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Download links and information about Jackie by Jackie DeShannon. This album was released in 1972 and it belongs to Rock, Folk Rock, Pop, Songwriter/Lyricist, Psychedelic genres. It contains 12 tracks with total duration of 38:35 minutes.

Artist: Jackie DeShannon
Release date: 1972
Genre: Rock, Folk Rock, Pop, Songwriter/Lyricist, Psychedelic
Tracks: 12
Duration: 38:35
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No. Title Length
1. Paradise 2:38
2. Heavy Burdens Me Down 2:59
3. Brand New Start 2:41
4. Only Love Can Break Your Heart 2:43
5. Laid Back Days 6:03
6. Full Time Woman 2:40
7. Vanilla O'Lay (Single Version) 3:02
8. Would You Like to Learn to Dance 3:40
9. I Won't Try to Put Chains On Your Soul 3:04
10. I Wanna Roo You 3:07
11. Peaceful In My Soul 2:58
12. Anna Karina 3:00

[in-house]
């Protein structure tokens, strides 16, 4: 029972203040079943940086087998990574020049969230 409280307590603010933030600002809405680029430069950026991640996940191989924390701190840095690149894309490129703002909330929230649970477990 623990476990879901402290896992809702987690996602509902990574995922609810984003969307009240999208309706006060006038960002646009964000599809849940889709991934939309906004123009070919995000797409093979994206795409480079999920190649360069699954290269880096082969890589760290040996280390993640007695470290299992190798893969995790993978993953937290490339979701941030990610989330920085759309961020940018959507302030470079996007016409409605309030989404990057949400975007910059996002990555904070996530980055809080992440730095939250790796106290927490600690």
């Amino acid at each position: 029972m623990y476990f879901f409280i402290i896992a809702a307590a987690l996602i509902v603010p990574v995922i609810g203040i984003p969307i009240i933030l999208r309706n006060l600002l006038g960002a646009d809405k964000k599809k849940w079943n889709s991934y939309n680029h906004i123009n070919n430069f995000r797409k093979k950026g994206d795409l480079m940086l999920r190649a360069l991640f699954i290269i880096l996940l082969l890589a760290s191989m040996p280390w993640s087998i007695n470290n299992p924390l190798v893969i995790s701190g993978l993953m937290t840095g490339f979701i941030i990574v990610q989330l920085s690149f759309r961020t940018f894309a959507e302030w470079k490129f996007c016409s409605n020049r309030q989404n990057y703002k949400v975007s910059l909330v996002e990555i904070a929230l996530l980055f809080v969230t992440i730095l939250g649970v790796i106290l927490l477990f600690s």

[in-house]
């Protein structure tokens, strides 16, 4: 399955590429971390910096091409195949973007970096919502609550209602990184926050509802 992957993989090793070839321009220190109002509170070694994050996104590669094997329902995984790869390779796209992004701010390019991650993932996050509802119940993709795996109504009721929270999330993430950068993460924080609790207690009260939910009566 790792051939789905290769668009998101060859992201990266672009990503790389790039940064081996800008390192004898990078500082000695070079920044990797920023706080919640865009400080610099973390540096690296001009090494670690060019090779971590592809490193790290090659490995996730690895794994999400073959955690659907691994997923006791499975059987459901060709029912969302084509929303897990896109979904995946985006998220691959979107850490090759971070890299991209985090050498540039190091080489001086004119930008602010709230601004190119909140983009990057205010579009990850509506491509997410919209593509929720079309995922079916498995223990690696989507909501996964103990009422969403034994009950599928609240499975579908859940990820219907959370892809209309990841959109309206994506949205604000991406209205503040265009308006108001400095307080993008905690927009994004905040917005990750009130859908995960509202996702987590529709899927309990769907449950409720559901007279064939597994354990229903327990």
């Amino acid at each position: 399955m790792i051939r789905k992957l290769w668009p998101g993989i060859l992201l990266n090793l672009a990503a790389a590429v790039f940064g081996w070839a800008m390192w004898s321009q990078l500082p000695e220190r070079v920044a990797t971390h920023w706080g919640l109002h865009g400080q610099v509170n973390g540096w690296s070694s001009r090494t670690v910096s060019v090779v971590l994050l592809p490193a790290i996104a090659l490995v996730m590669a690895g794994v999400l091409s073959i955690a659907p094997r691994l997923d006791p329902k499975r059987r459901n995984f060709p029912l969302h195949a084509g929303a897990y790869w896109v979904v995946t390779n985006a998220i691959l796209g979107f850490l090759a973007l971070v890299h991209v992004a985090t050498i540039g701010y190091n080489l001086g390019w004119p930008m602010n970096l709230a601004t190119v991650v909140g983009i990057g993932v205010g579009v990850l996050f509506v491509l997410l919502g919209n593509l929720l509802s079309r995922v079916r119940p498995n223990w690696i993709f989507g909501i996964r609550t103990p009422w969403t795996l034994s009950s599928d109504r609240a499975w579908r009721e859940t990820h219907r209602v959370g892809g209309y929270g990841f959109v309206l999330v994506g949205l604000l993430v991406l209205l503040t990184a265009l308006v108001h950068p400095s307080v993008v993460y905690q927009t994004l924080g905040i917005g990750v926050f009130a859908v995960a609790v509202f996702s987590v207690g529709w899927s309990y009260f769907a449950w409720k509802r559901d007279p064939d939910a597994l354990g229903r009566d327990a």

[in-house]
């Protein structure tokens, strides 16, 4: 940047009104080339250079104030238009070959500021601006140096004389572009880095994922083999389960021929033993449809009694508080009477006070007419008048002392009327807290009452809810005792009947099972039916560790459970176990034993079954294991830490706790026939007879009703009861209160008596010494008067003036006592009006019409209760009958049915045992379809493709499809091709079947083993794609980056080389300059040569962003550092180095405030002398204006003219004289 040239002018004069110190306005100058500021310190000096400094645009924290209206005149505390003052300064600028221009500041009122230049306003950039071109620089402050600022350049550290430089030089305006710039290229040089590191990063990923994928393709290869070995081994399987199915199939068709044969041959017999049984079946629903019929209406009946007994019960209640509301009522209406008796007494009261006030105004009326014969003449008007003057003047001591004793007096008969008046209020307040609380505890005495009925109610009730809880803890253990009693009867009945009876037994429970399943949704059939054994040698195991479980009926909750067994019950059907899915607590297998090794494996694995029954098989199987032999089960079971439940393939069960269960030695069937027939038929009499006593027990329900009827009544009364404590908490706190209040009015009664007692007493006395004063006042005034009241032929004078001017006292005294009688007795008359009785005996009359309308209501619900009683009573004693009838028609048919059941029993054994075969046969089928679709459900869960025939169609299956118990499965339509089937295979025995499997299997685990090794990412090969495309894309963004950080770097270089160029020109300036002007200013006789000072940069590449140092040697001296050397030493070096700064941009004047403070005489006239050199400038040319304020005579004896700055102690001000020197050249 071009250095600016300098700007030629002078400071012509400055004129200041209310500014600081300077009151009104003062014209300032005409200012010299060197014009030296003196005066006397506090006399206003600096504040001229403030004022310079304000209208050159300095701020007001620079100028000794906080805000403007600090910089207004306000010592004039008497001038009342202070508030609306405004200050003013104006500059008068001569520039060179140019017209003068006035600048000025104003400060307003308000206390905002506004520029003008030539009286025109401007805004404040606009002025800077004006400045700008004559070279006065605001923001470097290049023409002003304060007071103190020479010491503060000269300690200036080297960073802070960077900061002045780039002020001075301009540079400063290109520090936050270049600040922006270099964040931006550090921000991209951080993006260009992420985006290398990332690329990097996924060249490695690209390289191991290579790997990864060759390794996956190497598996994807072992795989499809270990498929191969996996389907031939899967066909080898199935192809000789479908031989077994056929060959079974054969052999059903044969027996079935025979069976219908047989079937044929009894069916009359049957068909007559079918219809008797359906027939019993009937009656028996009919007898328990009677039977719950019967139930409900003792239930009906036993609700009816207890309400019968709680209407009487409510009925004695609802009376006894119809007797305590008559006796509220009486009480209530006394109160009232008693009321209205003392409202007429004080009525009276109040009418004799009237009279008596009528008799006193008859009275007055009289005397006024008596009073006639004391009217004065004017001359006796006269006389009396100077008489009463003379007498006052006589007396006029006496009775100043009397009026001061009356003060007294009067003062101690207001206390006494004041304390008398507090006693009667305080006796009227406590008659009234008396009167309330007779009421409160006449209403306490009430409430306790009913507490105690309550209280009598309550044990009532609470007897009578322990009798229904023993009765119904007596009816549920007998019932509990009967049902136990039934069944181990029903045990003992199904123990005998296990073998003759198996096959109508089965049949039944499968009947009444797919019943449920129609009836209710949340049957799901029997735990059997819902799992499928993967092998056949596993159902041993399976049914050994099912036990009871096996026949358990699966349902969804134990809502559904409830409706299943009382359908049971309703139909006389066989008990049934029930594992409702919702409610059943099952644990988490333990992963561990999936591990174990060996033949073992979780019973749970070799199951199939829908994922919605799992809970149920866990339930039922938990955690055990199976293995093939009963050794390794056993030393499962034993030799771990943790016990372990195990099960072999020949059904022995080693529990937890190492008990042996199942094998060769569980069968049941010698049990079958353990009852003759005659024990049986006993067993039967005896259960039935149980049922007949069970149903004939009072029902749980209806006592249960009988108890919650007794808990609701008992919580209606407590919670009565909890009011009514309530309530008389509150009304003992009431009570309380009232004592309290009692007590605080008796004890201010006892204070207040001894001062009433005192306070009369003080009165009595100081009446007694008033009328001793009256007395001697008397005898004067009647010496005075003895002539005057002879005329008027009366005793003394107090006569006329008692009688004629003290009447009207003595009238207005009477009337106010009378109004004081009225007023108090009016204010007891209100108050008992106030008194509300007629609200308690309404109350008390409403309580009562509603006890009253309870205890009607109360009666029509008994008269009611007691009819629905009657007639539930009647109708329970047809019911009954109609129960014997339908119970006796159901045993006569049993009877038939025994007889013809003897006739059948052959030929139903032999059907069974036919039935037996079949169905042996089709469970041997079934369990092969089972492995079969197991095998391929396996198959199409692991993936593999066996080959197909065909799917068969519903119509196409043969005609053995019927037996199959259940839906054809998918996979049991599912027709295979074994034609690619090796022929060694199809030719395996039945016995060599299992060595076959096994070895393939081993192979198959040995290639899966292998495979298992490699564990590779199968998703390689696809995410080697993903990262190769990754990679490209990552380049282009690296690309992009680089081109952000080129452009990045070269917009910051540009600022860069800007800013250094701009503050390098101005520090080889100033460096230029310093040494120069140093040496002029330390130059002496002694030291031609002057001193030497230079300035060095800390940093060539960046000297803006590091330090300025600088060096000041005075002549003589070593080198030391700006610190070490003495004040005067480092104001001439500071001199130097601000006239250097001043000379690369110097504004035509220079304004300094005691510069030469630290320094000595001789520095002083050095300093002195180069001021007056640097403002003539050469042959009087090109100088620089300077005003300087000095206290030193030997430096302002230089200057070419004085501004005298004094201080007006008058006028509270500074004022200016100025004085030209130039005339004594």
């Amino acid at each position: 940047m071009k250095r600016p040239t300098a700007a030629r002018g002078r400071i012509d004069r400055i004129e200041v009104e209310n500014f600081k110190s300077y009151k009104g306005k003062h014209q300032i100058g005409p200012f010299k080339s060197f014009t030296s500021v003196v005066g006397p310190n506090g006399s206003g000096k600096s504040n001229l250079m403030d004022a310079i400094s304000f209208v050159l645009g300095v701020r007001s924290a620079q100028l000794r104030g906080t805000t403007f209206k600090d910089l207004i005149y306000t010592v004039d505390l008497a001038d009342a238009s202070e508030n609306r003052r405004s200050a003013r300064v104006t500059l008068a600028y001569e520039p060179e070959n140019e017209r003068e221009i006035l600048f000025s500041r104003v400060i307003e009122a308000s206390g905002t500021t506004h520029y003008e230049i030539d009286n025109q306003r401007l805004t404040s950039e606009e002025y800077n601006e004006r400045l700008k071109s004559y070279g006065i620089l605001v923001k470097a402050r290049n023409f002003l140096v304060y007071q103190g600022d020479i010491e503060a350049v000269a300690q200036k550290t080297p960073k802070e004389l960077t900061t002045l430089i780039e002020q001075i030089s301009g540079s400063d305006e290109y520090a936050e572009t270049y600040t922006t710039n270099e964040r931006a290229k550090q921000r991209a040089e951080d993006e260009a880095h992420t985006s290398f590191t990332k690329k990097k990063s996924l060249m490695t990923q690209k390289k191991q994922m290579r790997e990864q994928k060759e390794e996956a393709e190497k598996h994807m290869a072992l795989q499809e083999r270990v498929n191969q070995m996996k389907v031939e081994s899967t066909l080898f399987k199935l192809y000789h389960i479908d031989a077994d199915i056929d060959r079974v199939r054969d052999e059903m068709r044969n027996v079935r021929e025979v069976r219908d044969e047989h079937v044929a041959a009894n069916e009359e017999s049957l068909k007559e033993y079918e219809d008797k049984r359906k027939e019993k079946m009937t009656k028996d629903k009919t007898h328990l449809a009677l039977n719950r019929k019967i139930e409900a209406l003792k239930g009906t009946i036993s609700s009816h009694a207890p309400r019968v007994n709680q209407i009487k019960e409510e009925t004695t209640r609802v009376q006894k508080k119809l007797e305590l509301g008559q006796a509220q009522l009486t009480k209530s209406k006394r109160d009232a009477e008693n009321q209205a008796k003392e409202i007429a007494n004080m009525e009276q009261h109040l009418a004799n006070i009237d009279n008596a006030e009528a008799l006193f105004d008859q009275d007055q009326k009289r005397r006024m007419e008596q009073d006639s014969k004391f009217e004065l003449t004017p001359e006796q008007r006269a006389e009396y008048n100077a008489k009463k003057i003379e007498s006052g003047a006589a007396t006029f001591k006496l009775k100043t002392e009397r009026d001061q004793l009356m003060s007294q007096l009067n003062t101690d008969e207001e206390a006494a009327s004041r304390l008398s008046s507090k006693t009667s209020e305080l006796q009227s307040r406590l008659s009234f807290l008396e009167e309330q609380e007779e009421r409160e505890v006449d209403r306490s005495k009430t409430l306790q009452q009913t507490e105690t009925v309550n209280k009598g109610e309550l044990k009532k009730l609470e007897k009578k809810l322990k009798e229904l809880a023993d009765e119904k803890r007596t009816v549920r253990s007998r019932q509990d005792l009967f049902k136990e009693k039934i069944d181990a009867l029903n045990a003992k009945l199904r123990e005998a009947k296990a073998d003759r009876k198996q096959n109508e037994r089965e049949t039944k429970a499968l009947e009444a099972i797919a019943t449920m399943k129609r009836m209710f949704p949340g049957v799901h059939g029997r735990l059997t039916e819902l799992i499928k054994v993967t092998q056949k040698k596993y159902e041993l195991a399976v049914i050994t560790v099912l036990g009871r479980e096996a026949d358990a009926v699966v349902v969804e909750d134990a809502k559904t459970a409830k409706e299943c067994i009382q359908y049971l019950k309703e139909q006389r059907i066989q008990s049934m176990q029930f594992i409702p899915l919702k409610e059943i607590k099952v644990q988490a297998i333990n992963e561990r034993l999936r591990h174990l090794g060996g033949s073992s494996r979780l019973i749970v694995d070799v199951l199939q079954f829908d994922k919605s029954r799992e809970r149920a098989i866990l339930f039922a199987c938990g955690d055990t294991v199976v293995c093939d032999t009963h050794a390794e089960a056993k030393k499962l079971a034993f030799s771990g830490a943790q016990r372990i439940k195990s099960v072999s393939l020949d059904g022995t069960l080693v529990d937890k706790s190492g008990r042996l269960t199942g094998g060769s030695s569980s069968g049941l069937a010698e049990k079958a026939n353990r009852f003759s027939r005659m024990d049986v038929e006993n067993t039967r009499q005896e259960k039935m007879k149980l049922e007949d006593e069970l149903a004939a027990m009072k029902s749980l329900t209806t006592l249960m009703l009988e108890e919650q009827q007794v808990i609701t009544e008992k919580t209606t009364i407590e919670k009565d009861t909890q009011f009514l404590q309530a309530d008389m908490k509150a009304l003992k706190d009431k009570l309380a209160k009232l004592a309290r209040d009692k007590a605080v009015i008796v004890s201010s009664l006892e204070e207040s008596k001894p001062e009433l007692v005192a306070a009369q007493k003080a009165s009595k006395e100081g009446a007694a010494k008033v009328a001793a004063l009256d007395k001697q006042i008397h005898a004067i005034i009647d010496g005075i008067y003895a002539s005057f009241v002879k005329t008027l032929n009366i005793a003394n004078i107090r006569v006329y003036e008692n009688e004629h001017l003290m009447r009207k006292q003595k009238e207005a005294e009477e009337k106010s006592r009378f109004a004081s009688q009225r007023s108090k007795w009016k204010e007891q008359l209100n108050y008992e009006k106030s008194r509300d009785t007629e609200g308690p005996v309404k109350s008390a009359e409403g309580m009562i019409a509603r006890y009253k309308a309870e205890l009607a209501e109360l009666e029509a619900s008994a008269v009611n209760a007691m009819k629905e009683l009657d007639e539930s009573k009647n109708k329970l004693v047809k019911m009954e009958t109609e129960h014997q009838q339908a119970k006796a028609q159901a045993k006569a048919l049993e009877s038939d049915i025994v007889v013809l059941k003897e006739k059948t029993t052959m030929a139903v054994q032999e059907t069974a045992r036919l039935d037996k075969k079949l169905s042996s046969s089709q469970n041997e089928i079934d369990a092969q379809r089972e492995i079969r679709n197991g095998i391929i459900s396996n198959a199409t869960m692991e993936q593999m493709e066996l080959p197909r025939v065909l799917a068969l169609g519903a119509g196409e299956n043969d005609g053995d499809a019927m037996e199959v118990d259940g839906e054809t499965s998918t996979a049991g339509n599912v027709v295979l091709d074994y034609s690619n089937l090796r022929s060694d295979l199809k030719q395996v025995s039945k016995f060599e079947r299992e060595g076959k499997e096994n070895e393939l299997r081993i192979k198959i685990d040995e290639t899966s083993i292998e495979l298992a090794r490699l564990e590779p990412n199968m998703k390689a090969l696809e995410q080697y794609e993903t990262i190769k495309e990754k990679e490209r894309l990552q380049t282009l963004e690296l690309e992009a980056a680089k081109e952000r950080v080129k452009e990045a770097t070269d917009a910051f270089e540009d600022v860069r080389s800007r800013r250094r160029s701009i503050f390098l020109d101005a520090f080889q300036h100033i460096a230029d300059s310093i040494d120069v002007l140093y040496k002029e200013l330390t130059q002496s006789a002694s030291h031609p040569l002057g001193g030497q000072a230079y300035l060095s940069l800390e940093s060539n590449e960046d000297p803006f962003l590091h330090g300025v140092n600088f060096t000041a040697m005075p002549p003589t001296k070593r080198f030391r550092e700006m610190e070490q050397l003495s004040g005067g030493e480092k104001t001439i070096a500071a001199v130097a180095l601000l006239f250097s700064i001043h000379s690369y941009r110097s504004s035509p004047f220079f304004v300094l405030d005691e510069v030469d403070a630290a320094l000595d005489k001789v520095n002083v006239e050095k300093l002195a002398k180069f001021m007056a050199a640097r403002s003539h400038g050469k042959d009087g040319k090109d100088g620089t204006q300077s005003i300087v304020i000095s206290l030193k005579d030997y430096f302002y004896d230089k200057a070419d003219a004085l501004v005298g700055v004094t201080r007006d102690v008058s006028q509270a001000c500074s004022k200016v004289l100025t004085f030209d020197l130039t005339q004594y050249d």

The first of two albums on Atlantic records for the singer with an immaculate voice, Jackie was produced by Arif Mardin, Tom Dowd, and Jerry Wexler, one less producer than her What the World Needs Now Is Love album had helping craft the sounds. The festivities start off with John Prine's song "Paradise," a folksy title, not to be confused with the Perry Botkin, Jr./Harry Nilsson/Gil Garfield tune that Bette Midler and the Ronettes covered as the Jackie album tends to stay in an interesting space that could be described as "adult contemporary folk." "Vanilla 'Olay" moves brightly, a rare spirited pop vocal which is one of four compositions by the singer/songwriter here, two-thirds of the 12 selections coming from a dizzying array of songwriters. John Hurley and Ron Wilkins' "Heavy Burdens Me Down" is a beautiful gospel number, and the version of Neil Young's "Only Love Can Break Your Heart" is one of the album's highlights. It certainly is interesting hearing someone with a traditional voice putting some polish on a Neil Young staple. This album is as smooth and dreamy as Dusty Springfield's Cameo, though the three producers don't let the singer break out of the controlled mood they've set. DeShannon's original "Laid Back Days" tries to escape those confines, and "Vanilla 'Olay" actually does, John Stewart's xylophone bringing the latter to another level. Steve Goodman's "Would You Like to Learn to Dance" has ace Bee Gees co-producer Albhy Galuten adding a distinguished harpsichord — it really is special, and what the album cries out for is one of those extraordinary songs that the Bee Gees gave to so many artists, from Samantha Sang to Dionne Warwick and Rare Earth. Galuten could have made this very good album even better had he contributed his production skills. Cissy Houston adds some magic to the Donna Weiss/Mary Unobsky composition "I Won't Try to Put Chains on Your Soul," more gospel-pop which is another notable track here. Weiss would of course go on to co-write "Bette Davis Eyes" with DeShannon when the singer moved on to Columbia records for the adult contemporary album New Arrangement. Unlike the string of albums on Imperial where this extraordinary talent got to try new things and get into a groove, this '70s period has work spread across multiple labels, and as the music changed hands the sounds took bigger leaps than they might have had all this activity progressed under a single record company umbrella. Van Morrison's "I Wanna Roo You" works, as do the two Jackie DeShannon originals that conclude the album, "Peaceful in My Soul" and "Anna Karina." DeShannon plays acoustic guitar on "Anna Karina," "Laid Back Days," "Vanilla 'Olay," and "I Wanna Roo You," adding her personality to the musical mix. Jackie is an interesting and worthwhile collection of 12 songs falling stylistically somewhere between her albums What the World Needs Now Is Love from the '60s and You Know Me from the '90s. Her voice is in great shape, and the music is created with loving care, making for a satisfying chapter in the singer's impressive body of work.